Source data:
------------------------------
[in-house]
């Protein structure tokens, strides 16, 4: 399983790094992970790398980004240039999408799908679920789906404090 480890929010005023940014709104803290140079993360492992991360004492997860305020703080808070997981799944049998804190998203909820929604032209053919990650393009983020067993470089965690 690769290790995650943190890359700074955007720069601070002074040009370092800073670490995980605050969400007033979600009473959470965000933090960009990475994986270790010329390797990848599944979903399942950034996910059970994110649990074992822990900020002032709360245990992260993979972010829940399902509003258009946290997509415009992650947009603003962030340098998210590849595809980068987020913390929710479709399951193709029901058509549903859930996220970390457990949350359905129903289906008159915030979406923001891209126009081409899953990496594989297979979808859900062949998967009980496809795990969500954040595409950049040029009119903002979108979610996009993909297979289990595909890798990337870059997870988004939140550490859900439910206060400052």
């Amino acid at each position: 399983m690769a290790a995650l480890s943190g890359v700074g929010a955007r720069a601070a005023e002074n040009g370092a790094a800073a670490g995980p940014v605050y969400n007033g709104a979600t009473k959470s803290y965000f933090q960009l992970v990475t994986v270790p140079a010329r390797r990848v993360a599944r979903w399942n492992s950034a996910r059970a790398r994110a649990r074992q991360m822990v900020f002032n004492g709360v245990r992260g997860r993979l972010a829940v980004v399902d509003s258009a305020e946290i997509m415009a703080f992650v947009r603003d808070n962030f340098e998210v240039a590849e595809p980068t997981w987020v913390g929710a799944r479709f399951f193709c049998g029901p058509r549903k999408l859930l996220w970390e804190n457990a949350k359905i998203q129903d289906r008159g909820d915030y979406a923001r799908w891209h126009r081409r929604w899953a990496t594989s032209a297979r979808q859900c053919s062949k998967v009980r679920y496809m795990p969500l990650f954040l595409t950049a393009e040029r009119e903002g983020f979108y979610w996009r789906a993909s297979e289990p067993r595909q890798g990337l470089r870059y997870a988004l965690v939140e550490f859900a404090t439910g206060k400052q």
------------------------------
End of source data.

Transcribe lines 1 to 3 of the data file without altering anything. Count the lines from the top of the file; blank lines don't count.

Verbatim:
[in-house]
């Protein structure tokens, strides 16, 4: 399983790094992970790398980004240039999408799908679920789906404090 480890929010005023940014709104803290140079993360492992991360004492997860305020703080808070997981799944049998804190998203909820929604032209053919990650393009983020067993470089965690 690769290790995650943190890359700074955007720069601070002074040009370092800073670490995980605050969400007033979600009473959470965000933090960009990475994986270790010329390797990848599944979903399942950034996910059970994110649990074992822990900020002032709360245990992260993979972010829940399902509003258009946290997509415009992650947009603003962030340098998210590849595809980068987020913390929710479709399951193709029901058509549903859930996220970390457990949350359905129903289906008159915030979406923001891209126009081409899953990496594989297979979808859900062949998967009980496809795990969500954040595409950049040029009119903002979108979610996009993909297979289990595909890798990337870059997870988004939140550490859900439910206060400052």
């Amino acid at each position: 399983m690769a290790a995650l480890s943190g890359v700074g929010a955007r720069a601070a005023e002074n040009g370092a790094a800073a670490g995980p940014v605050y969400n007033g709104a979600t009473k959470s803290y965000f933090q960009l992970v990475t994986v270790p140079a010329r390797r990848v993360a599944r979903w399942n492992s950034a996910r059970a790398r994110a649990r074992q991360m822990v900020f002032n004492g709360v245990r992260g997860r993979l972010a829940v980004v399902d509003s258009a305020e946290i997509m415009a703080f992650v947009r603003d808070n962030f340098e998210v240039a590849e595809p980068t997981w987020v913390g929710a799944r479709f399951f193709c049998g029901p058509r549903k999408l859930l996220w970390e804190n457990a949350k359905i998203q129903d289906r008159g909820d915030y979406a923001r799908w891209h126009r081409r929604w899953a990496t594989s032209a297979r979808q859900c053919s062949k998967v009980r679920y496809m795990p969500l990650f954040l595409t950049a393009e040029r009119e903002g983020f979108y979610w996009r789906a993909s297979e289990p067993r595909q890798g990337l470089r870059y997870a988004l965690v939140e550490f859900a404090t439910g206060k400052q």